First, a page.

Masquerade (1988 film)

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Theatrical release poster
Directed byBob Swaim
Produced byMichael I. Levy
Written byLarry Brody (uncredited)
Screenplay byDick Wolf
Music byJohn Barry
CinematographyDavid Watkin
Edited byScott Conrad
Distributed byMetro-Goldwyn-Mayer
Release date
  • March 11, 1988 (1988-03-11) (USA)
Running time
91 minutes
CountryUnited States
Box office$15,855,828[1]

Masquerade is a 1988 American romance mystery thriller film directed by Bob Swaim and starring Rob Lowe, Meg Tilly, Kim Cattrall, and Doug Savant. Written by Dick Wolf, the film is about a recently orphaned millionairess who falls in love with a young yacht racing captain who isn't completely truthful with her about his past.[2] The film was nominated for the Edgar Allan Poe Award for Best (Mystery) Motion Picture in 1989.[3]


Young yachting captain Tim Whalen (Rob Lowe) is having an affair with Brooke Morrison (Kim Cattrall), the wife of his boss, Granger Morrison (Brian Davies), in the upscale town of Southampton, Long Island. Tim is the new captain of Granger's racing sailboat Obsession. Young heiress Olivia Lawrence (Meg Tilly), following the recent death of her mother, returns home to Southampton after graduating from college. At a party, Olivia is introduced to Tim, who asks her to dance. Impressed with her knowledge of sailing, Tim asks her to go sailing with him, and she accepts.

Olivia is living in the family mansion with her alcoholic stepfather, Tony Gateworth (John Glover), and his new live-in girlfriend, Anne Briscoe (Dana Delany). Her mother's will provided that Gateworth retain access to the family's eight properties. Olivia has nothing but contempt for her stepfather, who married her mother for her money. At her family attorney's office in New York City, Olivia learns she cannot restrict Gateworth's access to her homes, and the nearly one million dollars a year he receives from the estate barely covers his gambling debts.

Olivia and Tim go sailing on her boat Masquerade, which was her late father's pride and joy. Later, at Olivia's mansion, they are confronted by a drunk Gateworth who insults Tim, his former sailing competitor. In the coming days, Olivia and Tim begin dating and eventually fall in love. Olivia's newfound happiness, however, is soon offset by another ugly confrontation with Gateworth who tells her as her "guardian" he wants Tim out of her life. Olivia confides to her aunt that Tim is the first man she's felt comfortable with and that he isn't interested in her money. Later that day, at a lobster house on the outskirts of town, Gateworth and Tim meet surreptitiously to discuss their conspiracy to murder Olivia for her money. When Tim expresses doubts, Gateworth threatens to expose his past. He tells him the next step is to gain Olivia's confidence by having Tim defend her against him.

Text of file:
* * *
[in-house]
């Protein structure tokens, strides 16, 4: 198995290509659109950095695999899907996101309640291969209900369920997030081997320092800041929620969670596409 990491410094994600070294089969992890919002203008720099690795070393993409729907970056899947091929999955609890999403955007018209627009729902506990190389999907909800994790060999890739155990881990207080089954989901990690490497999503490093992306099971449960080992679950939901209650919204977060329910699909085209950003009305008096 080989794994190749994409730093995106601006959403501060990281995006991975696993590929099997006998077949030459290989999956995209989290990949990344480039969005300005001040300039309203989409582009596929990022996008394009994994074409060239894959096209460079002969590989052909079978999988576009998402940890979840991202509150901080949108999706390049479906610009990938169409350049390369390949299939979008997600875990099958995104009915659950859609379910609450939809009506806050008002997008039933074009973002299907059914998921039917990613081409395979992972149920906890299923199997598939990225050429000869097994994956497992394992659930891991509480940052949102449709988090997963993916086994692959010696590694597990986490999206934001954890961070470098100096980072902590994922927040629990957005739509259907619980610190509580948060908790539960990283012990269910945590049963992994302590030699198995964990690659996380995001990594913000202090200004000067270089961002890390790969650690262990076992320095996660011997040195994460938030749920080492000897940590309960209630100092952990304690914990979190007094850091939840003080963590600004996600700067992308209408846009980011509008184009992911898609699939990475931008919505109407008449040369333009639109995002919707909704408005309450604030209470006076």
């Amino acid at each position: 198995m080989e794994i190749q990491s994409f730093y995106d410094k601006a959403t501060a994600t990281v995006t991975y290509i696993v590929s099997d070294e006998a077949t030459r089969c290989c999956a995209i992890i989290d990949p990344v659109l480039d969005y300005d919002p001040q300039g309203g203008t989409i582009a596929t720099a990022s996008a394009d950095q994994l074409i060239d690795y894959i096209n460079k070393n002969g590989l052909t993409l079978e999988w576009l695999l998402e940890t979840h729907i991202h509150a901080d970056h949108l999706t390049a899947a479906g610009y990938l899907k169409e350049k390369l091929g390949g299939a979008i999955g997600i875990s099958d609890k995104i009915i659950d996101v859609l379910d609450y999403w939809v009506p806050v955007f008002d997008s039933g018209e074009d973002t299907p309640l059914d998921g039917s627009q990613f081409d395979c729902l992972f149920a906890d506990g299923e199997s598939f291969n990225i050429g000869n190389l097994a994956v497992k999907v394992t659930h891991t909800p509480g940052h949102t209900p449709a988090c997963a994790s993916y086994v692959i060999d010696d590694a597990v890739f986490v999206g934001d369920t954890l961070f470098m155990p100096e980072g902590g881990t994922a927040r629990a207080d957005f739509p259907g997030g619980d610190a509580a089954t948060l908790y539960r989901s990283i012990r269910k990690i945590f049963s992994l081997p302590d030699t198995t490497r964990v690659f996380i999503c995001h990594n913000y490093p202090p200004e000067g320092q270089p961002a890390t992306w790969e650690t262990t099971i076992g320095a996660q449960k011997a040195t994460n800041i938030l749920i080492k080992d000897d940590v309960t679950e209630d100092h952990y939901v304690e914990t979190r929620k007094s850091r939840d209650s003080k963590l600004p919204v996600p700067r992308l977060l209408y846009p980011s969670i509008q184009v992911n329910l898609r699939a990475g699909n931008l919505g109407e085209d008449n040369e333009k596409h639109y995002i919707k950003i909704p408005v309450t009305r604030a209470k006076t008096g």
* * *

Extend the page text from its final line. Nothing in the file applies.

That weekend, Olivia and Tim have passionate sex in the mansion. Afterwards, a drunken Gateworth breaks into Olivia's room as planned, but Tim kills him with his own pistol. Believing they will be accused of murdering Gateworth, Olivia covers up Tim's role in the killing by claiming she killed Gateworth in self-defense. Tim establishes an alibi with an unsuspecting Brooke by resetting her bedside clock. During the investigation, Officer Mike McGill (Doug Savant)—a childhood friend with a romantic interest in Olivia—finds evidence that Tim may have been involved in the killing, but he does not report it to his captain, presumably because of his feelings for Olivia.

Gateworth's girlfriend, Anne Briscoe, begins questioning the investigation's findings, and tells the authorities about Olivia and Tim. Meanwhile, Tim breaks up with Brooke, who later confirms Tim's alibi to the police. Not long after Anne Briscoe informs McGill that her friend saw Gateworth at a diner with Tim, she is found hanged in an apparent suicide. McGill requests an autopsy.